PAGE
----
Pope deplores latest killings of Christians in Pakistan 

By  John Thavis, Catholic News Service 
  • August 4, 2009
{mosimage}VATICAN CITY - Pope Benedict XVI deplored the killing of eight Christians in Pakistan by a Muslim mob and urged the minority Christian community not to be deterred by the attack.

The Christians, including four women and a child, were either shot or burned alive Aug. 1 when a crowd attacked the eastern Pakistani town of Gojra, setting fire to dozens of Christian homes. Authorities said tensions were running high in the area, fueled by a false rumour that a Quran, the sacred book of Islam, had been desecrated.
A telegram sent in the Pope's name said the pontiff was "deeply grieved to learn of the senseless attack" on the Christian community. Noting the "tragic deaths" and the immense destruction in the neighbourhood, he sent condolences to the families of the victims and expressed solidarity with the survivors.

"In the name of God he appeals to everyone to renounce the way of violence, which causes so much suffering, and to embrace the way of peace," it said.

The telegram, sent to Bishop Joseph Coutts of Faisalabad, asked the bishop to "encourage the whole diocesan community, and all Christians in Pakistan, not to be deterred in their efforts to help build a society which, with a profound sense of trust in religious and human values, is marked by mutual respect among all its members."

Pakistan has been beset by political and social tensions, including attempts by Muslim militants to impose an intolerant version of Islam. A number of attacks on Christians have occurred in recent years, prompting Catholic leaders to call for constitutional amendments to protect religious minorities.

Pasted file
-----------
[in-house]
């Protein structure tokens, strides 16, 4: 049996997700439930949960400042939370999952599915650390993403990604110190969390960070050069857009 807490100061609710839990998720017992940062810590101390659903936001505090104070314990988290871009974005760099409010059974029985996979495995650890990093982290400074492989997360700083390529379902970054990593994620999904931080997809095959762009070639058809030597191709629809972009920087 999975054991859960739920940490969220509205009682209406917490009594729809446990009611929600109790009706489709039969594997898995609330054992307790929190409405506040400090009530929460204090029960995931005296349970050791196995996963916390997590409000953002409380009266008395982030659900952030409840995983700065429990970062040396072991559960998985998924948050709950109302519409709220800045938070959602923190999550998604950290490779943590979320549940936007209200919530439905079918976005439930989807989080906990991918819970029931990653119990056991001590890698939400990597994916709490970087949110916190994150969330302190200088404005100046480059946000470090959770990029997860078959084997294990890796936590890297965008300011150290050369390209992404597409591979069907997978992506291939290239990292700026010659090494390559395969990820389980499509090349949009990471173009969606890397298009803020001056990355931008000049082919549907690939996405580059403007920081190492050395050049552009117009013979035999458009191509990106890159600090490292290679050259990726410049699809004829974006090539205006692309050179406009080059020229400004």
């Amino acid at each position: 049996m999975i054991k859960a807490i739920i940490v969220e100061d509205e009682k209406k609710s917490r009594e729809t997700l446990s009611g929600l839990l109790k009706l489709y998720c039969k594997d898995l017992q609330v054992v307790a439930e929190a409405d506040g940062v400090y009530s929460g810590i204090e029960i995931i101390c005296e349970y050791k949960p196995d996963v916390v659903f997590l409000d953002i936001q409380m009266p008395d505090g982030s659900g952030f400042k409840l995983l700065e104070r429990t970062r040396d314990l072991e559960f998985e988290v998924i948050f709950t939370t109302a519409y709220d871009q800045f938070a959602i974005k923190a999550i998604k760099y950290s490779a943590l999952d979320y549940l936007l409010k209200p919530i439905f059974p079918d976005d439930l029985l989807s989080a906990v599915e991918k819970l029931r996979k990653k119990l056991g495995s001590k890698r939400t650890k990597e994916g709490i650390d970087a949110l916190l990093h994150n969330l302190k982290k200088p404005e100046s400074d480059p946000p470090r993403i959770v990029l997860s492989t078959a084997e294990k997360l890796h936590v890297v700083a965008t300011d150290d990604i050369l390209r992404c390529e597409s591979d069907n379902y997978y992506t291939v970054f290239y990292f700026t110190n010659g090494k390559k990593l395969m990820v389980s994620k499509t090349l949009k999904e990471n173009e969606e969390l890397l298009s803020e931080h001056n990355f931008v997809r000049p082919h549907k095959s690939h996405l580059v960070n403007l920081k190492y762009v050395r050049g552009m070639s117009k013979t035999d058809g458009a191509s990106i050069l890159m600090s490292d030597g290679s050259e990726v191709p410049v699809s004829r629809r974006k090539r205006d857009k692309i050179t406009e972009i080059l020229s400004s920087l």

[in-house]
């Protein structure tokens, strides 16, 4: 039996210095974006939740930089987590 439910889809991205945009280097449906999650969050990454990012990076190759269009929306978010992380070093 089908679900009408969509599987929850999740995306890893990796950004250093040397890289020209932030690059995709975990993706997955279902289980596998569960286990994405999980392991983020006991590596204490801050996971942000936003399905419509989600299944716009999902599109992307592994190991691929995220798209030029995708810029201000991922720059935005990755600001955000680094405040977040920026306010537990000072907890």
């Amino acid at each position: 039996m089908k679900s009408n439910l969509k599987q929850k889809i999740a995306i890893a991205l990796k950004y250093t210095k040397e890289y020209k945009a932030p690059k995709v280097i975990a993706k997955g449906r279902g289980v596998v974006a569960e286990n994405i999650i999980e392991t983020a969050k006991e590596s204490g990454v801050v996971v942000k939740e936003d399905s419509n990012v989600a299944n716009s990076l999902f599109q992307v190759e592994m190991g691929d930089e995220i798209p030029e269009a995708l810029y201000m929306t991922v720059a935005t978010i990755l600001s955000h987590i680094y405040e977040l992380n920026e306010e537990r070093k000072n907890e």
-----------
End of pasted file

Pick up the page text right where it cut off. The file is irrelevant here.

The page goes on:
The latest violence followed several days of rising tensions in the area of Gojra when rumours of the desecration of a Quran were spread by Muslim militants. Pakistani government officials said they had debunked the rumour, but that "anti-state elements" had continued to foment hostilities.

Church-run schools, which were set to reopen in some cities Aug. 3, were closed for three days to mourn the deaths. The government meanwhile appealed for calm and announced an investigation into the attack.

The attack follows on the heals of a violent raid by thousands of Muslims July 30 on the Christian village of Korian in the Punjab province. The village in the Faisalabad diocese in the eastern part of the country was attacked after Muslims accused a family there of blasphemy. In all, 60 houses and two churches belonging to the Church of Pakistan and the New Apostolic Church were destroyed and livestock was stolen.

Tension between the Christian and Muslim communities in the area arose after pages containing Islamic inscriptions were found in front of a Christian home July 26 following a wedding. It was not clear where the inscriptions came from or what they said, but during the intense questioning of those who attended the wedding, a group of Muslims accused the Christians of desecrating the Quran, the sacred book of Islam, witnesses said.

Catholic leaders have said a major factor in interreligious tension is the abuse of Pakistan's blasphemy laws, which severely punish vaguely defined insults to the prophet Mohammed or the Quran. In June, the Pakistani bishops' National Commission for Justice and Peace said the abuse of blasphemy laws had led to the destruction of places of worship and properties of religious minorities.

About 95 per cent of Pakistan's 160 million people are Muslim. Less than two per cent are Christian.

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